Um, no. Of course they’re going to reject you.

Conclusion: Hands off the phone! No matter how anxious you are, no matter how desperate you feel, stifle that impulse. Go to the gym. Binge on ice cream. Watch reruns of Law and Order. Do the laundry. Do anything! Just stay away from the phone.

4) Have fun with anachronistic language.

You’ve written a Victorian-era romantic suspense novel. You’ve researched until your notes are longer than the manuscript. You’ve had to buy new glasses—your eyesight has deteriorated because of the time you’ve spent on Google and in the library. Every frill and furbelow on your heroine’s dress is accurately described. The descriptions of period architectural details from plinths to fasciated entablature would impress even Frank Lloyd Wright. You’ve researched period hairstyles in such depth that your characters—literally—never have a hair out of place.

Then they open their mouths to speak.

“Been there, done that,” says your elegant, gentleman of high birth.
“Whatever,” shrugs the heiress he’s courting.

Ooops.
You’re into nails-on-a-blackboard territory.
You want an agent to shriek in horror? You’re hoping an editor will cringe and reach for the smelling salts? You’re on the hunt for rejection?

Congratulations. You’ve just succeeded beyond your wildest dreams.

Lesson: Watch your language—and your dialogue. Just as fashion changes so does the way people speak. 1940’s slang is different from 1960’s slang and the way people talk today is different from the way they talked back in the 1950’s. Listen to what people say—and notice the way they say it. Vintage movies provide a guide to appropriate dialogue: whether your characters are soldiers in World War II, gangsters in the 1930’s or advertising executives in the 1950’s (Mad Men, anyone?).

5) Be a trend setter with grammar and punctuation!

Just because every grammar guru insists that subjects and verbs have to match doesn’t mean that you have to be a slave to “the rules.” You’re much more imaginative that that! You’re a creative person. You don’t follow trends. You start them!

Just because professional writers heed the suggestions of proofreaders doesn’t mean you have to. So what if “Sue” becomes “Margaret” halfway through your manuscript. The editor will know who you mean. After all, “Sue” and “Margaret” have the same color hair, don’t they?

Same thing with that tangle of it, its and it’s and their muddled thicket of antecedents. You know exactly what you mean and who you’re referring to. And if you know, so will the reader. Well, won’t they? Isn’t that their part of the job?

And just because Speed Kills, don’t for one minute think that applies to you! Go ahead. Send that manuscript out without editing, cutting, revision, proofreading. You’re different. Your first drafts are magic. Even your mother says so.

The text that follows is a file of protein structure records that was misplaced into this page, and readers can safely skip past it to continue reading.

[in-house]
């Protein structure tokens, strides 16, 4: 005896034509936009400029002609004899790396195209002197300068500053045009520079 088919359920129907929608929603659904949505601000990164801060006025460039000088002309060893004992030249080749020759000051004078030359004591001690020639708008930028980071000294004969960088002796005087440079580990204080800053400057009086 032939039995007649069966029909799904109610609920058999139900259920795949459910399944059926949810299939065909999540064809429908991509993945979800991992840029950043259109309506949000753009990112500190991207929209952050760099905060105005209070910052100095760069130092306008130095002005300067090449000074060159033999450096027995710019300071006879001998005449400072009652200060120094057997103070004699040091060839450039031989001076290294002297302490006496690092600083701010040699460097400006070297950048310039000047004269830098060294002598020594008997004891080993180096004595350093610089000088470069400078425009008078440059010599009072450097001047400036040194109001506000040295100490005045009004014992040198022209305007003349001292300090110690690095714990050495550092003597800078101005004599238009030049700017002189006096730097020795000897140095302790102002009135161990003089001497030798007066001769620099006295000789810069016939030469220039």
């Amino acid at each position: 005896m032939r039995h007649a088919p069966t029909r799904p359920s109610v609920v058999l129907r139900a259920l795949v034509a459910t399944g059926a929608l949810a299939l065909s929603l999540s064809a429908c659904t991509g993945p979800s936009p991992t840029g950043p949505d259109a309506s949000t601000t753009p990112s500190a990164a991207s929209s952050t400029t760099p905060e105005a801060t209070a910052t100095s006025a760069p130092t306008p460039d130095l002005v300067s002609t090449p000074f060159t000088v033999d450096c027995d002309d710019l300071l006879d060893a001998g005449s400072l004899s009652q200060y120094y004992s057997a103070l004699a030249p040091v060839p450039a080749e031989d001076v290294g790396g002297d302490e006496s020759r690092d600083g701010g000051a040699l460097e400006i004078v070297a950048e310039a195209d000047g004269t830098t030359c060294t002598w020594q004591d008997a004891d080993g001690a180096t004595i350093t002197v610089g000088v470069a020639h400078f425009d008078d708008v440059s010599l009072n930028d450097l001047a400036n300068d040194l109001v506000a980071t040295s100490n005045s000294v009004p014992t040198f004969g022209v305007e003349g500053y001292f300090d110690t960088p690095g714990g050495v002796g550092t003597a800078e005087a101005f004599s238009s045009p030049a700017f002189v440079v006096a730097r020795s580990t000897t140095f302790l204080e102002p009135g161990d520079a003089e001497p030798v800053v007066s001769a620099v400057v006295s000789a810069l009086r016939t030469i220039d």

Last of all, on your pilgrimage as you search for ever more rejection, don’t ever ignore the always-reliable habits of the lazy writer:
  • Exclamation point infestation.
  • Adverb excess and adjective overload.
  • Repetition of the same words and phrases.
  • Comma mistreatment and semi-colon abuse.
  • Typo tolerance. 
So, fellow scriveners, if you find the experience—and the pain and resulting soul calluses—provided by rejection essential to your journey to success, now you know exactly what do to and how to do it to get more of what you need and want. Good luck!

How about you? Do you have some favorite rejection-getters of your own? Anything you used to do that you cringe about now?

***
Whether you're a newbie sending out your first queries or a seasoned writer who’s looking at all the publishing options open to today’s writers, there’s no better place to learn how to avoid doing embarrassing stuff than a writers conference. Anne will be teaching at the Central Coast Writers Conference in San Luis Obispo next September. Early Bird discounts are available if you register now.

Plus a FREE BOOK ALERT!! The elegantly plotted academic cozy ACADEMIC BODY, by Anne's mom, Shirley S. Allen, will be free for Kindle on Monday and Tuesday and Wednesday of this week. Also going free at the same time is my Kindle short story, BETTY JO STEVENSON RIDES AGAIN.

Sunday, July 22, 2012

Cybermen, The Colorado Tragedy, and the Sociopath in the Comment Thread: Don't Add to the Crazy

We still know nothing of the motives of the demented gunman who perpetrated the horrors at the screening of The Dark Knight Rises on Thursday night—and my heart goes out to the victims of that tragedy.

But I think it’s important to note that earlier that day, the Rotten Tomatoes movie review site had to disable comments on the film The Dark Knight Rises because of death threats against movie reviewers who hadn’t loved the film.

Yeah. Death threats. Over reviews. People got so heated in the comment thread they were threatening to kill reviewers of a film they’d never even seen.

Mob behavior is always dangerous, but mobs form more easily out here in Cyberia. When they spill over into real life, real tragedy happens.

I’m not saying there was a cause and effect situation with the Rotten Tomato Dark Knight Rises death threats and the horrific event in Colorado, but in a larger sense they are linked. The guy didn’t choose to attack the audience at a screening of Magic Mike or Ted.

Violent acts are usually preceded by violent talk. And there’s an awful lot of it these days.

Since I’ve been urging new authors to become active in social media, I think it’s important to mention something about its perils. When I started interacting online a few years ago, I seriously didn’t have a clue about the evils that lurk in the dark corners of the Interwebz.